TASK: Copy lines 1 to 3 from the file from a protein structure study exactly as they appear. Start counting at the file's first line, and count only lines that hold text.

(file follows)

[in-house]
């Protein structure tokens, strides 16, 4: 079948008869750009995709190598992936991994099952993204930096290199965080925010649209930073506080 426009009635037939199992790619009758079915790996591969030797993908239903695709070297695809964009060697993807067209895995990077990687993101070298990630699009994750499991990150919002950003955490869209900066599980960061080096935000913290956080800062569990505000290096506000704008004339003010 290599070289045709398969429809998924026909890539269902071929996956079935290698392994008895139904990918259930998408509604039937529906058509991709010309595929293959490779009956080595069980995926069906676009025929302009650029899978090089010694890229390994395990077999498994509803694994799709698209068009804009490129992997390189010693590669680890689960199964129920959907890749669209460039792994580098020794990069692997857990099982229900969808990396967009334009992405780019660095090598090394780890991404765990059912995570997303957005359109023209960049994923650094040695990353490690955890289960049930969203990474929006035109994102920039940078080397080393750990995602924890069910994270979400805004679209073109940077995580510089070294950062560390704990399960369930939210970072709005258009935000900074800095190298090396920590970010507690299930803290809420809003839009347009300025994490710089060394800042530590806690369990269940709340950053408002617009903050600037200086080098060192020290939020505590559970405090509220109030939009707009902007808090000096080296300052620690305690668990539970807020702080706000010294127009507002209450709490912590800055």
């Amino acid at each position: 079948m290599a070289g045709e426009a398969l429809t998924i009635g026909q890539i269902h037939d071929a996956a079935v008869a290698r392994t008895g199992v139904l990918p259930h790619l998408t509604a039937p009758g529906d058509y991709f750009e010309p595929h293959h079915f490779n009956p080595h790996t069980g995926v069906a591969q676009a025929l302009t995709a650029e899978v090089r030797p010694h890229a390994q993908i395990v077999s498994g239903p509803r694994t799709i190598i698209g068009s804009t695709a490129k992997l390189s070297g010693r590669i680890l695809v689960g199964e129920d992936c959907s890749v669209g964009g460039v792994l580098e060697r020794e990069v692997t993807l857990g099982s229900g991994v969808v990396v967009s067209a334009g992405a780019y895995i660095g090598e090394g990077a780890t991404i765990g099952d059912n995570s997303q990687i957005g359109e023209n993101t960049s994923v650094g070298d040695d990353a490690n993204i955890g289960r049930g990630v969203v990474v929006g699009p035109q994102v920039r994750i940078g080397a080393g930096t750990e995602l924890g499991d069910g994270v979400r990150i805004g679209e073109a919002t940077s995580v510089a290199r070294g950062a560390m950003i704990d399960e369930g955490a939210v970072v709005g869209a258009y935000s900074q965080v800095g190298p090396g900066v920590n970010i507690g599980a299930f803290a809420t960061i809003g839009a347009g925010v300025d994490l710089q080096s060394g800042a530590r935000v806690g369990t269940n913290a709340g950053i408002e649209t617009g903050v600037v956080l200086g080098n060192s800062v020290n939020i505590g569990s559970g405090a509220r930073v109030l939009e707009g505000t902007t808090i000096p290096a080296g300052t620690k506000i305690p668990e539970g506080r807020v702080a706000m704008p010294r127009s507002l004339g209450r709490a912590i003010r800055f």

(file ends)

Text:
[in-house]
């Protein structure tokens, strides 16, 4: 079948008869750009995709190598992936991994099952993204930096290199965080925010649209930073506080 426009009635037939199992790619009758079915790996591969030797993908239903695709070297695809964009060697993807067209895995990077990687993101070298990630699009994750499991990150919002950003955490869209900066599980960061080096935000913290956080800062569990505000290096506000704008004339003010 290599070289045709398969429809998924026909890539269902071929996956079935290698392994008895139904990918259930998408509604039937529906058509991709010309595929293959490779009956080595069980995926069906676009025929302009650029899978090089010694890229390994395990077999498994509803694994799709698209068009804009490129992997390189010693590669680890689960199964129920959907890749669209460039792994580098020794990069692997857990099982229900969808990396967009334009992405780019660095090598090394780890991404765990059912995570997303957005359109023209960049994923650094040695990353490690955890289960049930969203990474929006035109994102920039940078080397080393750990995602924890069910994270979400805004679209073109940077995580510089070294950062560390704990399960369930939210970072709005258009935000900074800095190298090396920590970010507690299930803290809420809003839009347009300025994490710089060394800042530590806690369990269940709340950053408002617009903050600037200086080098060192020290939020505590559970405090509220109030939009707009902007808090000096080296300052620690305690668990539970807020702080706000010294127009507002209450709490912590800055």
């Amino acid at each position: 079948m290599a070289g045709e426009a398969l429809t998924i009635g026909q890539i269902h037939d071929a996956a079935v008869a290698r392994t008895g199992v139904l990918p259930h790619l998408t509604a039937p009758g529906d058509y991709f750009e010309p595929h293959h079915f490779n009956p080595h790996t069980g995926v069906a591969q676009a025929l302009t995709a650029e899978v090089r030797p010694h890229a390994q993908i395990v077999s498994g239903p509803r694994t799709i190598i698209g068009s804009t695709a490129k992997l390189s070297g010693r590669i680890l695809v689960g199964e129920d992936c959907s890749v669209g964009g460039v792994l580098e060697r020794e990069v692997t993807l857990g099982s229900g991994v969808v990396v967009s067209a334009g992405a780019y895995i660095g090598e090394g990077a780890t991404i765990g099952d059912n995570s997303q990687i957005g359109e023209n993101t960049s994923v650094g070298d040695d990353a490690n993204i955890g289960r049930g990630v969203v990474v929006g699009p035109q994102v920039r994750i940078g080397a080393g930096t750990e995602l924890g499991d069910g994270v979400r990150i805004g679209e073109a919002t940077s995580v510089a290199r070294g950062a560390m950003i704990d399960e369930g955490a939210v970072v709005g869209a258009y935000s900074q965080v800095g190298p090396g900066v920590n970010i507690g599980a299930f803290a809420t960061i809003g839009a347009g925010v300025d994490l710089q080096s060394g800042a530590r935000v806690g369990t269940n913290a709340g950053i408002e649209t617009g903050v600037v956080l200086g080098n060192s800062v020290n939020i505590g569990s559970g405090a509220r930073v109030l939009e707009g505000t902007t808090i000096p290096a080296g300052t620690k506000i305690p668990e539970g506080r807020v702080a706000m704008p010294r127009s507002l004339g209450r709490a912590i003010r800055f």